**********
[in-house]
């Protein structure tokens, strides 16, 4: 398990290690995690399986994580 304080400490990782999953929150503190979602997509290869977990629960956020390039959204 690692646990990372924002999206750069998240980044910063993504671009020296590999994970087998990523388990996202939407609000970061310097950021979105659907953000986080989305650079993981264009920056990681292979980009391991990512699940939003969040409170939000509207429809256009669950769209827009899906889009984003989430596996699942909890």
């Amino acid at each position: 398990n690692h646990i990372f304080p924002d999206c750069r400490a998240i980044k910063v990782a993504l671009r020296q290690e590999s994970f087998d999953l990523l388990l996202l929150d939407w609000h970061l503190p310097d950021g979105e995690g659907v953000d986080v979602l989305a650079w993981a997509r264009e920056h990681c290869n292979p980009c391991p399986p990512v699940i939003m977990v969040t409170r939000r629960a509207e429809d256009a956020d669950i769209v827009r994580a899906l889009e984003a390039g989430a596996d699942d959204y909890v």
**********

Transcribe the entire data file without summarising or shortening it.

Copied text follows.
[in-house]
């Protein structure tokens, strides 16, 4: 398990290690995690399986994580 304080400490990782999953929150503190979602997509290869977990629960956020390039959204 690692646990990372924002999206750069998240980044910063993504671009020296590999994970087998990523388990996202939407609000970061310097950021979105659907953000986080989305650079993981264009920056990681292979980009391991990512699940939003969040409170939000509207429809256009669950769209827009899906889009984003989430596996699942909890």
């Amino acid at each position: 398990n690692h646990i990372f304080p924002d999206c750069r400490a998240i980044k910063v990782a993504l671009r020296q290690e590999s994970f087998d999953l990523l388990l996202l929150d939407w609000h970061l503190p310097d950021g979105e995690g659907v953000d986080v979602l989305a650079w993981a997509r264009e920056h990681c290869n292979p980009c391991p399986p990512v699940i939003m977990v969040t409170r939000r629960a509207e429809d256009a956020d669950i769209v827009r994580a899906l889009e984003a390039g989430a596996d699942d959204y909890v």